Wednesday, August 17, 2011

Lawn is still Brown

i am one of your customers, and am a little disappointed in the results of my lawn.  it has a large brown patch.  we seed the area regulary as suggested by your company, however the lawn is still brown.  we have been told we have cinch bugs, however the lawn doesn't seem to get better.  Is there anything we can do to improve the situation ?  My neighbours do nothing to their lawns, but they seem to be greener then mine.

Thanks for your email.We appreciate hearing your concerns and about your lawn but are sorry to hear that you are have some concerns.

Chinch bugs can be a tricky insect. There used to be a product that could be put on early in the summer. Once applied, your chances of having a chinch bug problem was reduced to about one in 50.

Nowadays, with the organic type products, applications are not of any value unless chinch bugs are present. In other words, prevention is no longer possible. Putting on a product before the chinch bugs appear on the lawn will not prevent them. Once chinch bugs get on the lawn, the organics will reduce their population to the point where damage should stop.

However, depending on how much damage has been done to the lawn, the lawn may or may not recover from the damage. Chinch bugs suck the sap from the grass plants. If the damage is minimal, the plants will recover and turn green again. If the damage is severe, the lack of sap can cause the death of the plant. Then even when the chinch bugs have been treated, the dead grass will not turn green.

This year with the severe drought in July, the grass plants were being stressed on 2 fronts. Drought and insects.

If there are patches that are slow to recover, the best seeding time of the year is just ahead. Late August  through to the end of September is the ideal time to improve the lawn by seeding. The nights are cooler, the morning dew is heavier, and if we do get rain, it is less likely to evaporate as quickly as it might earlier in the summer.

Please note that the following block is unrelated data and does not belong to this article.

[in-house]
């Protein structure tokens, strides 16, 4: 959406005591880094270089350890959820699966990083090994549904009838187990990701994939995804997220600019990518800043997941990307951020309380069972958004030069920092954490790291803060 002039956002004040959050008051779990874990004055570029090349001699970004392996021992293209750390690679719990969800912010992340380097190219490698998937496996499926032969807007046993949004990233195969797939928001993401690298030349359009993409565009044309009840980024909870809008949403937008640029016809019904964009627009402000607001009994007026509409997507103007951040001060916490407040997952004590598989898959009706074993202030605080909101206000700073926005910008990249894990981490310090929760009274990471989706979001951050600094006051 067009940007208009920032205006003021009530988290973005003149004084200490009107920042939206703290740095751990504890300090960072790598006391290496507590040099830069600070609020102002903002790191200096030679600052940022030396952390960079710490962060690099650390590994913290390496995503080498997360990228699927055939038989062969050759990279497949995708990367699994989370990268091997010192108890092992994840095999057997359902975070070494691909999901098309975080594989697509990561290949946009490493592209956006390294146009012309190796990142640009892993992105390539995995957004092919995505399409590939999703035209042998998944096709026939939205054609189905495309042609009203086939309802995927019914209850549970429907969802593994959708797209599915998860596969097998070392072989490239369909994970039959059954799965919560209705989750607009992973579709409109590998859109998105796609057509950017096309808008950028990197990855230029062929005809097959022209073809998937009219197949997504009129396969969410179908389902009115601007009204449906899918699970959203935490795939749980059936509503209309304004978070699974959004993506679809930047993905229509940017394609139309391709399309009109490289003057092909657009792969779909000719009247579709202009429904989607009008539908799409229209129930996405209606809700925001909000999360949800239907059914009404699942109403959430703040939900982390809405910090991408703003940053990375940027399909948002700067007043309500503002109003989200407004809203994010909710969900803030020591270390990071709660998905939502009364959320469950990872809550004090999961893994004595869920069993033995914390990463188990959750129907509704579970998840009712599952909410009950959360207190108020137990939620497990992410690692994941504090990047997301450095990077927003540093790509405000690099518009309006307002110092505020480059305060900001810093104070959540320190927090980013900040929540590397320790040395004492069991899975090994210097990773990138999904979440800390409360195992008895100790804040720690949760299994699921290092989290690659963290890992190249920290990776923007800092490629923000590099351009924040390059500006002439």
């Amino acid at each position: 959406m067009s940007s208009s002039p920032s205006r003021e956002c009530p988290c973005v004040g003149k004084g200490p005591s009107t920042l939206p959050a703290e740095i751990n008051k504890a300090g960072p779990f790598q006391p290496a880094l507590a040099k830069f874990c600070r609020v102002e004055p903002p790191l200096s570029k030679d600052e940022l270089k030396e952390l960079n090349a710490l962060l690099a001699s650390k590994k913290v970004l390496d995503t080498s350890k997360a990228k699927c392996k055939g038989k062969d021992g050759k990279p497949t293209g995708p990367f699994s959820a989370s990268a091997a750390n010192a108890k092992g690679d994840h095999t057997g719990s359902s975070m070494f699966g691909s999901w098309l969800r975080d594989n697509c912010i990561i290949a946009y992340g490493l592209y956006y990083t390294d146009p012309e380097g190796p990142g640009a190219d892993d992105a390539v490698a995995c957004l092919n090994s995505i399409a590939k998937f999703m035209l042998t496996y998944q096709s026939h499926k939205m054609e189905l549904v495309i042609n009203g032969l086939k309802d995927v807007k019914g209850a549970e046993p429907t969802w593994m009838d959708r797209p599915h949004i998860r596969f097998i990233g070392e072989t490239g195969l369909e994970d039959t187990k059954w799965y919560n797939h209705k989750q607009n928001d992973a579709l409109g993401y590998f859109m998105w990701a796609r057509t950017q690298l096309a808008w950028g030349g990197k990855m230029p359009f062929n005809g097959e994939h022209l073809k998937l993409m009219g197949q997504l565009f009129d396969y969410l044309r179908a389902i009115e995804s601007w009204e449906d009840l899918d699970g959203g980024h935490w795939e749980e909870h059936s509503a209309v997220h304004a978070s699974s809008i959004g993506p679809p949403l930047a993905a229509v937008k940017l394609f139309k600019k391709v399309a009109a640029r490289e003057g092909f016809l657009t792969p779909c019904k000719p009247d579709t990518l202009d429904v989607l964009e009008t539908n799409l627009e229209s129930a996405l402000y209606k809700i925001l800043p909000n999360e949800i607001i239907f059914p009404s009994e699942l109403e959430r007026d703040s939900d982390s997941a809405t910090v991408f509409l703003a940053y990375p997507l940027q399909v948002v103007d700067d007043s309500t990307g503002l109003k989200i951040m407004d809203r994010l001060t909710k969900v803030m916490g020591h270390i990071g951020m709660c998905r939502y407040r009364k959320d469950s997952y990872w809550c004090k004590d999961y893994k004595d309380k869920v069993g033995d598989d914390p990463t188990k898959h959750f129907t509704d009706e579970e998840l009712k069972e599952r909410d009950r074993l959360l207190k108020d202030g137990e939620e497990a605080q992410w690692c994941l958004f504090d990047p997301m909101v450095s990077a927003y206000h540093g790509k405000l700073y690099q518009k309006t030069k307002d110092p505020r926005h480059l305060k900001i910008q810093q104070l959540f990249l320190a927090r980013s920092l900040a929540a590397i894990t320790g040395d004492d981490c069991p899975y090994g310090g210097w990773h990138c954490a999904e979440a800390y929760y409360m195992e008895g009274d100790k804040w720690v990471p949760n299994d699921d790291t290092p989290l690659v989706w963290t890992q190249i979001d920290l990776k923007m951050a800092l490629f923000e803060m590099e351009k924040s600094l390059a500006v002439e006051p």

There are a number of different way to overseed. Many people will spread a thin layer of black soil on the damaged or thin areas in the lawn. Then spread the grass seed on the soil. Rake the soil lightly to disperse the seed so it is just under the surface. Water 1-2 times daily for 2-3 weeks. 

Make sure to use a high quality grass seed mix. Even better, make sure that the mix contains endophytic perennial ryegrasses that will resist chinch bug damage.

Another way to seed the lawn- (and this is the way we would do it) is to do a core aeration on the lawn and then overseed. The seed falling in the aeration holes is protected from drying out as quickly. It will almost certainly germinate. This method is less labour intensive and therefore less expensive that spreading topsoil around.

As to why you have chinch bugs and your neighbours don't- see

We will send out someone to take another look